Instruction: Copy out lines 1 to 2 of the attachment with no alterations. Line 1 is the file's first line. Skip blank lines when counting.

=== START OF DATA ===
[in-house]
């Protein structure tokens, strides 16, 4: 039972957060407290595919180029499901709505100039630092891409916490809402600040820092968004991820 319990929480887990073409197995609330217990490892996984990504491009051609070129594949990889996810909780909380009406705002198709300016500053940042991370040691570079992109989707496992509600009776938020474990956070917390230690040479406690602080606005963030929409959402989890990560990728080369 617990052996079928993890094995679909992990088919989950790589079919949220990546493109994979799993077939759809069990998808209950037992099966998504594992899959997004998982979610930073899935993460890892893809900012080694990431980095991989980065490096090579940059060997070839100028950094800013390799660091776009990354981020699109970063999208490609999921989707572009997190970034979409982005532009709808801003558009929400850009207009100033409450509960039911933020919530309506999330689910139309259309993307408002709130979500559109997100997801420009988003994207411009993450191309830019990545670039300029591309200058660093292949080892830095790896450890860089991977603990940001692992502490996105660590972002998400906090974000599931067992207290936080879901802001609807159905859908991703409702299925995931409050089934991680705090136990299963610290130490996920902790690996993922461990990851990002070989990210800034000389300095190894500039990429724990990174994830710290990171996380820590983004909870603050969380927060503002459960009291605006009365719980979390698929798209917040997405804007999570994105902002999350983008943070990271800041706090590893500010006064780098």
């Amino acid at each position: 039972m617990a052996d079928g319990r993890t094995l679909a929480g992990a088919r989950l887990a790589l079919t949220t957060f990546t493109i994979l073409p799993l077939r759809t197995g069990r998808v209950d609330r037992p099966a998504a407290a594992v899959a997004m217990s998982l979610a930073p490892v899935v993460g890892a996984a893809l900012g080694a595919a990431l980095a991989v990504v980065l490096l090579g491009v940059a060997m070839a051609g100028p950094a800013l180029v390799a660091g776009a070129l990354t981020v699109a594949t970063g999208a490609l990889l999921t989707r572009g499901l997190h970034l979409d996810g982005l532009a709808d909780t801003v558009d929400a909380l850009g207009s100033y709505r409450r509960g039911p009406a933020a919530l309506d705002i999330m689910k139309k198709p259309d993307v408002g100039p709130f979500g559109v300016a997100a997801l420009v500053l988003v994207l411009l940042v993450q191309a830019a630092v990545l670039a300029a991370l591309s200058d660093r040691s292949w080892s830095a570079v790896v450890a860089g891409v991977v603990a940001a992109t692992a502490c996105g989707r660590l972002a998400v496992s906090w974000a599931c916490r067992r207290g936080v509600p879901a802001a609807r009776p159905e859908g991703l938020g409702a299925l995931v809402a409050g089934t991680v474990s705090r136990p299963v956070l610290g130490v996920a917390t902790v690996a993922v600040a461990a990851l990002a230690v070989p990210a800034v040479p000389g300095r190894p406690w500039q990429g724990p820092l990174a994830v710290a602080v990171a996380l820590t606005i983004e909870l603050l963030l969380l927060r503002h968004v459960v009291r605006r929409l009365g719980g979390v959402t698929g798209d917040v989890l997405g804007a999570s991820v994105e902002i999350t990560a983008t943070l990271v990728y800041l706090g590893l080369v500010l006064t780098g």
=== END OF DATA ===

[in-house]
């Protein structure tokens, strides 16, 4: 039972957060407290595919180029499901709505100039630092891409916490809402600040820092968004991820 319990929480887990073409197995609330217990490892996984990504491009051609070129594949990889996810909780909380009406705002198709300016500053940042991370040691570079992109989707496992509600009776938020474990956070917390230690040479406690602080606005963030929409959402989890990560990728080369 617990052996079928993890094995679909992990088919989950790589079919949220990546493109994979799993077939759809069990998808209950037992099966998504594992899959997004998982979610930073899935993460890892893809900012080694990431980095991989980065490096090579940059060997070839100028950094800013390799660091776009990354981020699109970063999208490609999921989707572009997190970034979409982005532009709808801003558009929400850009207009100033409450509960039911933020919530309506999330689910139309259309993307408002709130979500559109997100997801420009988003994207411009993450191309830019990545670039300029591309200058660093292949080892830095790896450890860089991977603990940001692992502490996105660590972002998400906090974000599931067992207290936080879901802001609807159905859908991703409702299925995931409050089934991680705090136990299963610290130490996920902790690996993922461990990851990002070989990210800034000389300095190894500039990429724990990174994830710290990171996380820590983004909870603050969380927060503002459960009291605006009365719980979390698929798209917040997405804007999570994105902002999350983008943070990271800041706090590893500010006064780098």